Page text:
June 20, 2014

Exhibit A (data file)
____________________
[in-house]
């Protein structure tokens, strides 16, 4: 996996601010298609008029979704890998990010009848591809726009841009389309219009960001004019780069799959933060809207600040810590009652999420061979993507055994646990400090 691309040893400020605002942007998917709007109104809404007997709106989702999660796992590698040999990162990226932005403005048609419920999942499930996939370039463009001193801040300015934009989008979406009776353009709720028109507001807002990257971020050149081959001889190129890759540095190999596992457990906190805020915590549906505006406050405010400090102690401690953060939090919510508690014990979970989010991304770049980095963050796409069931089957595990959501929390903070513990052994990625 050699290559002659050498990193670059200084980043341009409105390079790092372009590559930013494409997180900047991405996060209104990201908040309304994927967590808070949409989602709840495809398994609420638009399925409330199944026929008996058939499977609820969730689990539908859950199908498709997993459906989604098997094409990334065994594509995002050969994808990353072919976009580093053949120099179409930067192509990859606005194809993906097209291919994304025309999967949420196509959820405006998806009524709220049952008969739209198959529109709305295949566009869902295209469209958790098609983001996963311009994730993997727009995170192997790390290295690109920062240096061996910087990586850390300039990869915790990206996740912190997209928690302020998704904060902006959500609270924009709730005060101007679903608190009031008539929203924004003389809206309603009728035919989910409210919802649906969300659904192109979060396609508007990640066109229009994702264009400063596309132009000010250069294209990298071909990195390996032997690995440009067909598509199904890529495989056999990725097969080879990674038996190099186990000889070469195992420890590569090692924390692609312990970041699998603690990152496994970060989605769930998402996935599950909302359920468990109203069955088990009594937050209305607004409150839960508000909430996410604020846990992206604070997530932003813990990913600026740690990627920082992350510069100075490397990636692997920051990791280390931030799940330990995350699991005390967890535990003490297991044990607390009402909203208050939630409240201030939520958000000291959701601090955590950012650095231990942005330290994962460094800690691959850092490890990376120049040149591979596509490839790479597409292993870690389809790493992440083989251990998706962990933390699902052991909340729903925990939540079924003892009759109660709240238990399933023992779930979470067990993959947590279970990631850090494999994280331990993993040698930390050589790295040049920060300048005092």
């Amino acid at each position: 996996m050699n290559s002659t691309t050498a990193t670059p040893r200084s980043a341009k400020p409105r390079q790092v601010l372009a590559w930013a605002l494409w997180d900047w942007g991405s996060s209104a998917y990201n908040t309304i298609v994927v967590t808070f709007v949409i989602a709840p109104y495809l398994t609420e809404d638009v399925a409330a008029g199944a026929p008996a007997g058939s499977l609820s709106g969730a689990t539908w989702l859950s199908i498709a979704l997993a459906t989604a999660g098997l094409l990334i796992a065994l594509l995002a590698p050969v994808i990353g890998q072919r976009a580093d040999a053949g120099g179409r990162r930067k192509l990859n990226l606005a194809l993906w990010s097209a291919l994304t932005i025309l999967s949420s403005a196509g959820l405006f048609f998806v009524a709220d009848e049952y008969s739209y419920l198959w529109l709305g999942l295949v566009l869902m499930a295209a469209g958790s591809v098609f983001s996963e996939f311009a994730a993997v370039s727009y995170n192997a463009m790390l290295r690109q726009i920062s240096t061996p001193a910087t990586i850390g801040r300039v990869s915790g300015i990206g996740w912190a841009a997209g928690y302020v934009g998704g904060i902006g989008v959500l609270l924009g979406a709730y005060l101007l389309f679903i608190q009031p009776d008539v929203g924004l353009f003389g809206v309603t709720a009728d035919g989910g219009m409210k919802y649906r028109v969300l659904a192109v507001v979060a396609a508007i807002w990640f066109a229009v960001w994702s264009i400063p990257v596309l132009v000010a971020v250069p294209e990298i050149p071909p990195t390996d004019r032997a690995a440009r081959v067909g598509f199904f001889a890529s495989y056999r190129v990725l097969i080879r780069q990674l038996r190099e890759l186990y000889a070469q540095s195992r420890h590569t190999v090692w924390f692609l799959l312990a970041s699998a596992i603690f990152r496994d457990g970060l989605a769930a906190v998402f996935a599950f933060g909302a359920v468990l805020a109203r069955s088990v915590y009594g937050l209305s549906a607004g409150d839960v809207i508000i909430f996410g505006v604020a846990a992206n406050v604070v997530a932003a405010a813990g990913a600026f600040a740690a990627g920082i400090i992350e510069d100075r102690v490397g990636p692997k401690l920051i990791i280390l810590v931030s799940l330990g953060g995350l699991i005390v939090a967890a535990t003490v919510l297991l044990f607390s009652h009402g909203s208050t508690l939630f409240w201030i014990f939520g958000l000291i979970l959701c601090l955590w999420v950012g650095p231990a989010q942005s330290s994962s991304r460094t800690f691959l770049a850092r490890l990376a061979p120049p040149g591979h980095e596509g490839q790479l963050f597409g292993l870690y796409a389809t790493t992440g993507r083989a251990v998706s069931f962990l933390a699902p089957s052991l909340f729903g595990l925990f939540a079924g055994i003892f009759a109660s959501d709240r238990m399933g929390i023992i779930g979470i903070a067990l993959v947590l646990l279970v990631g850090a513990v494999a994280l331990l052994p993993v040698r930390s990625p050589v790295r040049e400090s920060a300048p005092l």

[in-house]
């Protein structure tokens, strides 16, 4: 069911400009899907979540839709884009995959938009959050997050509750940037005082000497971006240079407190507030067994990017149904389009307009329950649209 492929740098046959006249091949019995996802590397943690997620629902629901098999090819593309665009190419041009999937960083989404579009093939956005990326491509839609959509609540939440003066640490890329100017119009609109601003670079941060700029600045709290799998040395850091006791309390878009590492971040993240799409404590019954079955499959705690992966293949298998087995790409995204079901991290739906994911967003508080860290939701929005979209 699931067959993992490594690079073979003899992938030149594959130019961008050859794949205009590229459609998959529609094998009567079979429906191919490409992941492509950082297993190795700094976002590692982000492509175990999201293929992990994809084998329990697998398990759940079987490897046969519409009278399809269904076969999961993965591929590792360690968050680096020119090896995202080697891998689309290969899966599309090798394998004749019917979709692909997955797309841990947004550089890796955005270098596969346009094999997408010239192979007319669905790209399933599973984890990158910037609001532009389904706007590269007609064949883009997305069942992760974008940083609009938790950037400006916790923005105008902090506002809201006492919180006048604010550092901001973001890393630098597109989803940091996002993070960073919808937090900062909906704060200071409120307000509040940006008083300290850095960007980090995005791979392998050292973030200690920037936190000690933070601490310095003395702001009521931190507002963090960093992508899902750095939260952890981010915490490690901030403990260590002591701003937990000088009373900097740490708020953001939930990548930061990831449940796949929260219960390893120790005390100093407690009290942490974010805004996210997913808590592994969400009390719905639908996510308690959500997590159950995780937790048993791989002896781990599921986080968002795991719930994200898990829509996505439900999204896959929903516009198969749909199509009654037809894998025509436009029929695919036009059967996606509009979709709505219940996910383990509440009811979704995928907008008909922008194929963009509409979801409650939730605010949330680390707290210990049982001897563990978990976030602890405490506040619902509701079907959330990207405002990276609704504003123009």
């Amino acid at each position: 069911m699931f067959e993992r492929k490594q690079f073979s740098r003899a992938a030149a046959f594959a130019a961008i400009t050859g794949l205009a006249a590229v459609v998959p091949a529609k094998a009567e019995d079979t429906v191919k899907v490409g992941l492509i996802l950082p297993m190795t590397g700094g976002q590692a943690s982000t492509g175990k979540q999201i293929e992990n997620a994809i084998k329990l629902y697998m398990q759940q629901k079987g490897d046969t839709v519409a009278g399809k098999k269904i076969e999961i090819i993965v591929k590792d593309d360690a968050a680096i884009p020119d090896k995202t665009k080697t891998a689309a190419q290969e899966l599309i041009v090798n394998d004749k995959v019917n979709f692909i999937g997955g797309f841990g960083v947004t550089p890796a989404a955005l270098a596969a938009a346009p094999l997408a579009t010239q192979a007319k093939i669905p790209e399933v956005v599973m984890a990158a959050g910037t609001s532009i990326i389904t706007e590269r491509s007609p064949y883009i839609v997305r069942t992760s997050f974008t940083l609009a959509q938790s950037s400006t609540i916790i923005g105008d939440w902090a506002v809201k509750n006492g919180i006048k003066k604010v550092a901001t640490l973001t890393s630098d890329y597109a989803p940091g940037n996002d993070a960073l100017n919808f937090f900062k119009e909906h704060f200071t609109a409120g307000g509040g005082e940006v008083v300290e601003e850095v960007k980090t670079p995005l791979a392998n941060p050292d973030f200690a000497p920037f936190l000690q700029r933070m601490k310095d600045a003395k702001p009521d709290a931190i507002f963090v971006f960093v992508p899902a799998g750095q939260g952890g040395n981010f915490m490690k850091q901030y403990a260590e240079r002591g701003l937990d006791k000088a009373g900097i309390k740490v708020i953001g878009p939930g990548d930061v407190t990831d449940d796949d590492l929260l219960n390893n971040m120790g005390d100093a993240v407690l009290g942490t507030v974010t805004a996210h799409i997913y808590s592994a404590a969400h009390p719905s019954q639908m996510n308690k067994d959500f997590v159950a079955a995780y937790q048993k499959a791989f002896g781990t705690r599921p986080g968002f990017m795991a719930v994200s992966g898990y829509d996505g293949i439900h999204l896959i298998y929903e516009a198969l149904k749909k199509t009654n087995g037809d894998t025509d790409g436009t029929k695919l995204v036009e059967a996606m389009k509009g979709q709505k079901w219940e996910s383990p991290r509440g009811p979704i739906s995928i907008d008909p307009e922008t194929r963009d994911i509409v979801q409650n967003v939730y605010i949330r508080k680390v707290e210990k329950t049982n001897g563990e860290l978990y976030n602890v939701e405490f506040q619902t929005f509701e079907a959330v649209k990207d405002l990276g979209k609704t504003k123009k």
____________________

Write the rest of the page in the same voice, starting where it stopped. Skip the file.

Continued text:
Time and again, we have seen laws and regulations put in place with a laser focus on restricting access to the ballot box for certain voters but not others. A court ruling in the past week just upended one such unjust law. Federal District Judge Peter Economus ordered that early in-person voting on the last three days before an election must be restored. That means the polls will be open on the Saturday, Sunday and Monday before an election for all eligible Ohio voters. A bit of history: In 2012, the Ohio Legislature and Ohio Secretary of State Husted did all they could to keep minorities and students from going to the polls in that busy weekend before the presidential election. The law kept that period of early voting open for military personnel but prohibited it for all other voters. Several organizations including the Obama Campaign, the Democratic National Committee and the Ohio Democratic Party filed suit and a temporary injunction was granted. After passing a new wave of restrictive voting laws this year, the Republican controlled state legislature kept that ban on voting during the last three days before an election on the books. Again - and this is key – the restriction applied to some but not all voters. African-Americans in particular have disproportionately been affected by curtailment of early in-person voting. The parties that sued went back to court and the court issued a final ruling, declaring the law violated the Equal Protection clause of the 14th Amendment to the Constitution. In his ruling, Judge Economus rightly noted, “the State may not, by later arbitrary and disparate treatment, value one person’s vote over that of another.” Bush v. Gore, 531 U.S. 98, 104-05 (2000). Here, that is precisely what the State has done.” I am elated the court was definitive in its decision that neither Secretary of State Husted, nor the Ohio Legislature can continue to be impediments to the right to vote, nor can they continue their assault on our democracy. Having lost for a second time, state officials have now agreed to follow uphold the Constitution and bring back voting hours in the last three days before an election. On another topic, President Obama has taken a much needed step towards making college more affordable. On Monday, June 9, the President signed an executive order that caps loan payments at 10 percent of monthly incomes. Considering that the average student owes $29,400 in student loan debt, the action will bring relief for millions of Americans. The President expects that his order will help up to 5 million borrowers and I am proud to support him in this initiative. As this issue continues to greatly affect my constituents and fellow Ohioans, I have also taken action by co-sponsoring the “Bank on Students Emergency Refinancing Act” (H.R. 4582). The bill allows borrowers to refinance student loans at lower interest rates and will save American families at least $70 billion. Despite the much needed help this legislation would give to Americans, my colleagues on the other side of the aisle have refused to let it advance. Republicans in both the House and the Senate oppose the bill because of the “Fair Share Tax” that will help to fund the lower interest rates. The tax closes the loopholes that exist for millionaires in not having to pay taxes on their investments; helping many Americans while barely affecting a few. Unfortunately, the effort made by Democrats in the Senate could not break a Republican led filibuster. A companion bill in the Senate failed by only 6 votes. The failure of student loan relief in the Senate means that it is now up to the House of Representatives to push this bill through and influence the Senate to try again. Support for H.R. 4582 means support for economic development as well as for our future leaders as they receive their higher education. If we do not deal with the problem of overwhelming student loan debt, there will be negative consequences for the economy as well as for our families, friends and neighbors. Assisting young Americans with their student loan debt burden would free up more of their income, allowing them to purchase goods and services that stimulate the economy. Right now the burden of college loans is interfering with young people moving forward with their lives; studies have shown the Millennial generation is putting off purchasing cars and homes, in part due to the crippling debt they face following graduation. The unreasonable costs of attending colleges are harming our young generations as well as our economy, and it is time that something is done about it. I will continue to advocate for our government to be part of the solution. Have a good week everyone.